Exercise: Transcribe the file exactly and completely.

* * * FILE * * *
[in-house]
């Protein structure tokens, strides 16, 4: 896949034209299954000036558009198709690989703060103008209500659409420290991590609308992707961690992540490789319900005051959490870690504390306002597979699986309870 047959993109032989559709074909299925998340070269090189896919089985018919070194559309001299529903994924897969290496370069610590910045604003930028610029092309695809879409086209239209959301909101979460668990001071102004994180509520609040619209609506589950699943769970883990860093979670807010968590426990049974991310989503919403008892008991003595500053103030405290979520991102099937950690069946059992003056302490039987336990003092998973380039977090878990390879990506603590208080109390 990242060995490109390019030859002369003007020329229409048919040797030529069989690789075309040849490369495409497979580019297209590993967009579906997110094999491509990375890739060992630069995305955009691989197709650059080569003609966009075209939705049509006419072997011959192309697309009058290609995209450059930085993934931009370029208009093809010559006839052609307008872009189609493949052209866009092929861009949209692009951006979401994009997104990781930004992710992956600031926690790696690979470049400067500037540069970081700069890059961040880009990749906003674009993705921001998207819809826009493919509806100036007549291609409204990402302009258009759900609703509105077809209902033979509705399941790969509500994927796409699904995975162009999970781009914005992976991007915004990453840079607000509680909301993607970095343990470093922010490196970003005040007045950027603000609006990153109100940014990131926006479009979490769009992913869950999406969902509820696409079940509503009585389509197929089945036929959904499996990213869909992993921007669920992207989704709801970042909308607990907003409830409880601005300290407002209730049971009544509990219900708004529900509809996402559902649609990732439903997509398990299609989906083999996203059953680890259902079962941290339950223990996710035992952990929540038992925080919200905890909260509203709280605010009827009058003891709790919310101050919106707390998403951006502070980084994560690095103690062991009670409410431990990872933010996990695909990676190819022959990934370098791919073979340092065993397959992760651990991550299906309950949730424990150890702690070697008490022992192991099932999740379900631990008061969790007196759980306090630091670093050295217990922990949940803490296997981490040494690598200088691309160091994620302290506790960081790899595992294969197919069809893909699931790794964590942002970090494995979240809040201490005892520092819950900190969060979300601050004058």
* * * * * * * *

[in-house]
């Protein structure tokens, strides 16, 4: 896949034209299954000036558009198709690989703060103008209500659409420290991590609308992707961690992540490789319900005051959490870690504390306002597979699986309870 047959993109032989559709074909299925998340070269090189896919089985018919070194559309001299529903994924897969290496370069610590910045604003930028610029092309695809879409086209239209959301909101979460668990001071102004994180509520609040619209609506589950699943769970883990860093979670807010968590426990049974991310989503919403008892008991003595500053103030405290979520991102099937950690069946059992003056302490039987336990003092998973380039977090878990390879990506603590208080109390 990242060995490109390019030859002369003007020329229409048919040797030529069989690789075309040849490369495409497979580019297209590993967009579906997110094999491509990375890739060992630069995305955009691989197709650059080569003609966009075209939705049509006419072997011959192309697309009058290609995209450059930085993934931009370029208009093809010559006839052609307008872009189609493949052209866009092929861009949209692009951006979401994009997104990781930004992710992956600031926690790696690979470049400067500037540069970081700069890059961040880009990749906003674009993705921001998207819809826009493919509806100036007549291609409204990402302009258009759900609703509105077809209902033979509705399941790969509500994927796409699904995975162009999970781009914005992976991007915004990453840079607000509680909301993607970095343990470093922010490196970003005040007045950027603000609006990153109100940014990131926006479009979490769009992913869950999406969902509820696409079940509503009585389509197929089945036929959904499996990213869909992993921007669920992207989704709801970042909308607990907003409830409880601005300290407002209730049971009544509990219900708004529900509809996402559902649609990732439903997509398990299609989906083999996203059953680890259902079962941290339950223990996710035992952990929540038992925080919200905890909260509203709280605010009827009058003891709790919310101050919106707390998403951006502070980084994560690095103690062991009670409410431990990872933010996990695909990676190819022959990934370098791919073979340092065993397959992760651990991550299906309950949730424990150890702690070697008490022992192991099932999740379900631990008061969790007196759980306090630091670093050295217990922990949940803490296997981490040494690598200088691309160091994620302290506790960081790899595992294969197919069809893909699931790794964590942002970090494995979240809040201490005892520092819950900190969060979300601050004058």